Go Down

Topic: Transistors and Resistors (Read 1 time) previous topic - next topic

Finnius

Thanks fungus! Cleared up a few things.
I ran a formula and worked out i should use a 2.5k ohm resistor for the TIP120 running a 1W LED. Does this sound in the ballpark?

Bit wary of running a led straight off the power supply - so i saw some cheap 1w led drivers on ebay. They run on 12v. Do you think i could switch one of these with another resistor and an external power supply?

Thanks for the help

fungus


Thanks fungus! Cleared up a few things.
I ran a formula and worked out i should use a 2.5k ohm resistor for the TIP120 running a 1W LED. Does this sound in the ballpark?


What formula, what numbers?

2.5K will probably work with a Darlington but really, it's not critical. The two dangers are:
a) Resistor value too high - doesn't fully saturate the transistor
b) Resistor value too low - lets more than 40mA out of the Arduino pin

The gain of a transistor depends a lot on temperature, voltage, etc. so trying to get it 'perfect' will often cause problem (a).

You're not designing a NASA space probe so it's better to be 100%  sure the transistor is fully saturated.


Bit wary of running a led straight off the power supply - so i saw some cheap 1w led drivers on ebay. They run on 12v. Do you think i could switch one of these with another resistor and an external power supply?


A proper power supply is always good but why 12V? I assume the LED runs a 3.6V so dropping 12V->3.6V is a big leap (and creates more heat).

Can you use a 5V power supply? A nice little regulated 5V supply can power both the LED and the Arduino and the drop from 5V to 3.6V for the LED is more manageable.


What I would do,

a) Get a little supply like this one: http://www.ebay.com/itm/140729265471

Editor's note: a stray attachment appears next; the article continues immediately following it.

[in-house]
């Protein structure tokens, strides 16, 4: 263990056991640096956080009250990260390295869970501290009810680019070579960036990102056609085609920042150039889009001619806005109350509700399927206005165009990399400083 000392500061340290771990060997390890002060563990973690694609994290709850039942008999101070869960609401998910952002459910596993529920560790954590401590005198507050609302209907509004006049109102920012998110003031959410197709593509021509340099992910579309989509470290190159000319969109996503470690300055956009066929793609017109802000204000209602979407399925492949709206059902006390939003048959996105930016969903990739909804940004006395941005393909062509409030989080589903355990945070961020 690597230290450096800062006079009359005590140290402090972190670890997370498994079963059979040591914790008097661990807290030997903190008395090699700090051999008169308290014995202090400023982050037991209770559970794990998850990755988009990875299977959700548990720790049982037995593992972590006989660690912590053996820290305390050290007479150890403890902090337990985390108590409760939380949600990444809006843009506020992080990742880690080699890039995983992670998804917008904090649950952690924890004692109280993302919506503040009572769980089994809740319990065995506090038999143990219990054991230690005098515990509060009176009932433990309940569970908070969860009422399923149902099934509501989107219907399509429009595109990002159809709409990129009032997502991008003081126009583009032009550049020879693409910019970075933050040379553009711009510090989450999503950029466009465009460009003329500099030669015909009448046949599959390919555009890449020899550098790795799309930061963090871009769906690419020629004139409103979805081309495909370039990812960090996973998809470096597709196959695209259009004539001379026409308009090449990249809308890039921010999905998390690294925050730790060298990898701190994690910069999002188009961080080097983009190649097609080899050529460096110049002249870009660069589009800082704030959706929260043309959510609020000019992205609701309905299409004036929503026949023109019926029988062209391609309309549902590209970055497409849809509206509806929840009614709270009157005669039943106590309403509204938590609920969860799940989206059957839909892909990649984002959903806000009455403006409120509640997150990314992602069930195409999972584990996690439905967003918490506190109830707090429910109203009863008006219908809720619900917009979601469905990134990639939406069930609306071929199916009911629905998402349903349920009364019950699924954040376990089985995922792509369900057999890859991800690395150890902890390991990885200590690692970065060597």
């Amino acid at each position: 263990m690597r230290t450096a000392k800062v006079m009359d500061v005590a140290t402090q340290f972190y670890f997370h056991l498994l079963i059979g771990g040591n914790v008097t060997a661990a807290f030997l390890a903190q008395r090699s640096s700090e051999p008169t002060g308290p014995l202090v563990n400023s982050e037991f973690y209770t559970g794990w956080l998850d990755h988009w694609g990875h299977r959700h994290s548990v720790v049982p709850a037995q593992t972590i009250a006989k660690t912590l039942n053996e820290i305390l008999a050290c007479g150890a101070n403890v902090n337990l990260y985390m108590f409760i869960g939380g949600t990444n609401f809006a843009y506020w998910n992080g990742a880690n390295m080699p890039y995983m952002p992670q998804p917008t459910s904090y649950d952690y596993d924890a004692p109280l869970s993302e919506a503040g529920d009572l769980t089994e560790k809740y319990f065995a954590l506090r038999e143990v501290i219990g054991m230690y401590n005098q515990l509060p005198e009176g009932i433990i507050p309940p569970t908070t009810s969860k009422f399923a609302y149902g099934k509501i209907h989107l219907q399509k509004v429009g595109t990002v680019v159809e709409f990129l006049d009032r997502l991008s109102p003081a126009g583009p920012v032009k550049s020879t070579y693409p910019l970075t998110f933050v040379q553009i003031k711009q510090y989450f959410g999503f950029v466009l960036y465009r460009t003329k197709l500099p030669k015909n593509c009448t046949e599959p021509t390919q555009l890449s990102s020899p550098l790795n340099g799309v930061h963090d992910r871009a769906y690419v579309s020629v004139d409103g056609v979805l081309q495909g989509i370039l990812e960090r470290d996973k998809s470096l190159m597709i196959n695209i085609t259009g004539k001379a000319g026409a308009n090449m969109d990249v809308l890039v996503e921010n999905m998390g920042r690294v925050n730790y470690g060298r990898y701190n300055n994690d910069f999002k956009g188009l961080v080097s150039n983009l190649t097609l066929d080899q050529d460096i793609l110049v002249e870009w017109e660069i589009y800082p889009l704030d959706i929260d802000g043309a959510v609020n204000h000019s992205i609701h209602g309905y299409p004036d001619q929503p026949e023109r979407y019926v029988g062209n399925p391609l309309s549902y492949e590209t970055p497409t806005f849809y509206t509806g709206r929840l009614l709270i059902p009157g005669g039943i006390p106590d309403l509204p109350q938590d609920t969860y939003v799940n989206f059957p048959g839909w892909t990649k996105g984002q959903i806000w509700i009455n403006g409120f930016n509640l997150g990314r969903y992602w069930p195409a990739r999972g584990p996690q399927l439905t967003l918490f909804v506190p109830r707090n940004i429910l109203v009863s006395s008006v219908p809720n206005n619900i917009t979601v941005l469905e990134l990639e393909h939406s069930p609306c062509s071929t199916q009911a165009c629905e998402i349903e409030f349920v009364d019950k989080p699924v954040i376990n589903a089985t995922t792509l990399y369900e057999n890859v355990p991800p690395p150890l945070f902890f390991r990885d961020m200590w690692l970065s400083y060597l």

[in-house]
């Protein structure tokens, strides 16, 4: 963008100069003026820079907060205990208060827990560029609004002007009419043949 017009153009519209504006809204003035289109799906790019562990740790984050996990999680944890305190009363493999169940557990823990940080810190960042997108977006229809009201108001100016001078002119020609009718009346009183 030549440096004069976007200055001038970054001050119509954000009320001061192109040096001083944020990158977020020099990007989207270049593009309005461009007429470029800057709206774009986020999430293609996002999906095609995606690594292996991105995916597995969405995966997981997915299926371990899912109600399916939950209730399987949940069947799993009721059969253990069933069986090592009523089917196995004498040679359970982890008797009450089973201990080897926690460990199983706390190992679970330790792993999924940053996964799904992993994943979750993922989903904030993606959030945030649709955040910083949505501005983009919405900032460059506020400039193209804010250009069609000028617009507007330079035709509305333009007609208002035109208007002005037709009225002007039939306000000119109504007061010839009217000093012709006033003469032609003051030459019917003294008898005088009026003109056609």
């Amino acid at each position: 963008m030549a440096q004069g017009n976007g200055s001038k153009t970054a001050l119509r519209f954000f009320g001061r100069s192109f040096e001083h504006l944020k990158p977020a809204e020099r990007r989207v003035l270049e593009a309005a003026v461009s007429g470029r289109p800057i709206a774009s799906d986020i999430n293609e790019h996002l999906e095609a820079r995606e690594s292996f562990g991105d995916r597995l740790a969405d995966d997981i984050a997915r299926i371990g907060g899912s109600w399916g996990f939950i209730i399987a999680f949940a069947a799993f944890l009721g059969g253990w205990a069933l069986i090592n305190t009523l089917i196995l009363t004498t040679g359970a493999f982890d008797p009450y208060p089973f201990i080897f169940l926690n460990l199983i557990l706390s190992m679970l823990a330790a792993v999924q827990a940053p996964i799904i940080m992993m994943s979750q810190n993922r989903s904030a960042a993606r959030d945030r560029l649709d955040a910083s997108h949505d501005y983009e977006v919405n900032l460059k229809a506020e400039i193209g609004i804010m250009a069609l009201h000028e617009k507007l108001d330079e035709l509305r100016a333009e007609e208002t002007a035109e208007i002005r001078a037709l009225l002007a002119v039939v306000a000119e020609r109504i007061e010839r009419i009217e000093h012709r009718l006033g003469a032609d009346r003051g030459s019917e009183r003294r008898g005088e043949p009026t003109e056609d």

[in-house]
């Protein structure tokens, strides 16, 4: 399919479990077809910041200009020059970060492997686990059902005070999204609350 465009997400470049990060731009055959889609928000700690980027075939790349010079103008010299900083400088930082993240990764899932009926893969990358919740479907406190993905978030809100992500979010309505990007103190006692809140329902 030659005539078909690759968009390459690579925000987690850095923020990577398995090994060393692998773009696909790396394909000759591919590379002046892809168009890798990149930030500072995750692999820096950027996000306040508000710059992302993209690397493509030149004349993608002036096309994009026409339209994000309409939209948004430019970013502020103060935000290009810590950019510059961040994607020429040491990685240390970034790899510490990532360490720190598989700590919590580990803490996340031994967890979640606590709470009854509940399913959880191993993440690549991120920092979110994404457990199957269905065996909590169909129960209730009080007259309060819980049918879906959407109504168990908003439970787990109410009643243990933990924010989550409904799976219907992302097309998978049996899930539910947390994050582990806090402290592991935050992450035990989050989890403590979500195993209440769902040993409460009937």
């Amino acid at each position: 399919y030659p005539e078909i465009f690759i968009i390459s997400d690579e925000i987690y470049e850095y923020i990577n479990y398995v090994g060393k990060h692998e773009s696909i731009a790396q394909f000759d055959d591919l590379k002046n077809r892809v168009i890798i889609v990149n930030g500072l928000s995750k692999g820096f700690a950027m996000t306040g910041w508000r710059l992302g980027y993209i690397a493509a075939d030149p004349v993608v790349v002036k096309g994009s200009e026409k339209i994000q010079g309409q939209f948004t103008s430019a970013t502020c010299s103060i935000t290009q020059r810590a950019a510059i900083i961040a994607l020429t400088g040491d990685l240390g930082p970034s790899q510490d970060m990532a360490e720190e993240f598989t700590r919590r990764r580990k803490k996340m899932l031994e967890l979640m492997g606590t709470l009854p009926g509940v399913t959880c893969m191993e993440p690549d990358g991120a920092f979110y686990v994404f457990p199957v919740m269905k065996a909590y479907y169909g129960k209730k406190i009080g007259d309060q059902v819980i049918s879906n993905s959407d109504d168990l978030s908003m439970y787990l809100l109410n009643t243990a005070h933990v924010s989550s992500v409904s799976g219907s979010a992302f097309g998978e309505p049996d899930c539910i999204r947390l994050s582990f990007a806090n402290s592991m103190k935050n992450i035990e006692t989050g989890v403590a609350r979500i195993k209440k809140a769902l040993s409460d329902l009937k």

(nb. I applied my rule of never running eBay stuff at maximum rating, 2A feels about right for this job)

b) Run your LED at 70-80% power with something like this: http://www.ebay.com/itm/310578065040  (nb. I don't know the exact value because I don't have your LED datasheet, but that's probably not far off).

Even better, step up to a 3W LED and run it at 60% power with a slightly lower value 10W resistor.

nb. 60% power usually means about 80% light - LEDs produce more heat than light when you get near their limits.

(all eBay items picked at random, I don't know the sellers)
No, I don't answer questions sent in private messages (but I do accept thank-you notes...)


fungus


It doesn't have an operating voltage, i was just going to run it at 5v originally from the arduino 5v pin?


It says "DC forward voltage 1.4-1.7V"

No, I don't answer questions sent in private messages (but I do accept thank-you notes...)

Chagrin


This is my LED: http://www.ebay.com.au/itm/1W-Infrared-IR-940NM-High-Power-LED-Bead-Emitter-with-20mm-Star-Base-/221063642644?pt=LH_DefaultDomain_0&hash=item33786b7e14&_uhb=1#ht_4040wt_1163


As an aside, 5mm LEDs with 100ma forward current (e.g. TSAL5100) are quite a bit cheaper than those larger, star emitter types. You shouldn't have any problem finding those from local distributors and won't feel as bad burning up a ~$.25 part as compared to a $5 part.


Go Up